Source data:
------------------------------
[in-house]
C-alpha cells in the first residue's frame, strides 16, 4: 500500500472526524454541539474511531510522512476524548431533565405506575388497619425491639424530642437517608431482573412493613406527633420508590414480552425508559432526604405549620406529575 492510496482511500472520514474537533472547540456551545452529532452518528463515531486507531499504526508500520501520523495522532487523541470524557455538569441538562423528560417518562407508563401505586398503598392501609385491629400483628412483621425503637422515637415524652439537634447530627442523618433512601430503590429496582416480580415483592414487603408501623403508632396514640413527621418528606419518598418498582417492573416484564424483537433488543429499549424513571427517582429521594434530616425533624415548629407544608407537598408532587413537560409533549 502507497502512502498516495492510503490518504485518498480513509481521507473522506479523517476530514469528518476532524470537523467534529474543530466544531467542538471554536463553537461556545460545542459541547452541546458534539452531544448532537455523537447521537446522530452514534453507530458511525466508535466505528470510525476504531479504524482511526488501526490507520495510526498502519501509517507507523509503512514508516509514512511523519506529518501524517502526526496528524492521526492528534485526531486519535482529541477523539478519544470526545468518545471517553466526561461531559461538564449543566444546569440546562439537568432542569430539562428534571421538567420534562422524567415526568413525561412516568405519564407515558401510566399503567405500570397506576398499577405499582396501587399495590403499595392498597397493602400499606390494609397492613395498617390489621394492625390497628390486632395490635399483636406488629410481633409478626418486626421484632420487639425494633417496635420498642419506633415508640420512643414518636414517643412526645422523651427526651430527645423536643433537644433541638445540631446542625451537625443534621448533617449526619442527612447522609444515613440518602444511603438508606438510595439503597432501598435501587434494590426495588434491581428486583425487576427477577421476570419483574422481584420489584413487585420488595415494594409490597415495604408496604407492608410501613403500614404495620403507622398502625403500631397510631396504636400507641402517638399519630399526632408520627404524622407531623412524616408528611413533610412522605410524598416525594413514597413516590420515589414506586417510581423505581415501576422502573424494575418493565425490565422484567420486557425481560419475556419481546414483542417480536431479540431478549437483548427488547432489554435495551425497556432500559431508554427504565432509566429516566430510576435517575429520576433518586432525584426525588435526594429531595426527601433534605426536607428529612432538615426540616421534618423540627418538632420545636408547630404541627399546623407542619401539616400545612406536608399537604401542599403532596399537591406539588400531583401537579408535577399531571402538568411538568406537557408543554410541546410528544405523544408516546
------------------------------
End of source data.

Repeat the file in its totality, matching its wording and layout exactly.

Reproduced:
[in-house]
C-alpha cells in the first residue's frame, strides 16, 4: 500500500472526524454541539474511531510522512476524548431533565405506575388497619425491639424530642437517608431482573412493613406527633420508590414480552425508559432526604405549620406529575 492510496482511500472520514474537533472547540456551545452529532452518528463515531486507531499504526508500520501520523495522532487523541470524557455538569441538562423528560417518562407508563401505586398503598392501609385491629400483628412483621425503637422515637415524652439537634447530627442523618433512601430503590429496582416480580415483592414487603408501623403508632396514640413527621418528606419518598418498582417492573416484564424483537433488543429499549424513571427517582429521594434530616425533624415548629407544608407537598408532587413537560409533549 502507497502512502498516495492510503490518504485518498480513509481521507473522506479523517476530514469528518476532524470537523467534529474543530466544531467542538471554536463553537461556545460545542459541547452541546458534539452531544448532537455523537447521537446522530452514534453507530458511525466508535466505528470510525476504531479504524482511526488501526490507520495510526498502519501509517507507523509503512514508516509514512511523519506529518501524517502526526496528524492521526492528534485526531486519535482529541477523539478519544470526545468518545471517553466526561461531559461538564449543566444546569440546562439537568432542569430539562428534571421538567420534562422524567415526568413525561412516568405519564407515558401510566399503567405500570397506576398499577405499582396501587399495590403499595392498597397493602400499606390494609397492613395498617390489621394492625390497628390486632395490635399483636406488629410481633409478626418486626421484632420487639425494633417496635420498642419506633415508640420512643414518636414517643412526645422523651427526651430527645423536643433537644433541638445540631446542625451537625443534621448533617449526619442527612447522609444515613440518602444511603438508606438510595439503597432501598435501587434494590426495588434491581428486583425487576427477577421476570419483574422481584420489584413487585420488595415494594409490597415495604408496604407492608410501613403500614404495620403507622398502625403500631397510631396504636400507641402517638399519630399526632408520627404524622407531623412524616408528611413533610412522605410524598416525594413514597413516590420515589414506586417510581423505581415501576422502573424494575418493565425490565422484567420486557425481560419475556419481546414483542417480536431479540431478549437483548427488547432489554435495551425497556432500559431508554427504565432509566429516566430510576435517575429520576433518586432525584426525588435526594429531595426527601433534605426536607428529612432538615426540616421534618423540627418538632420545636408547630404541627399546623407542619401539616400545612406536608399537604401542599403532596399537591406539588400531583401537579408535577399531571402538568411538568406537557408543554410541546410528544405523544408516546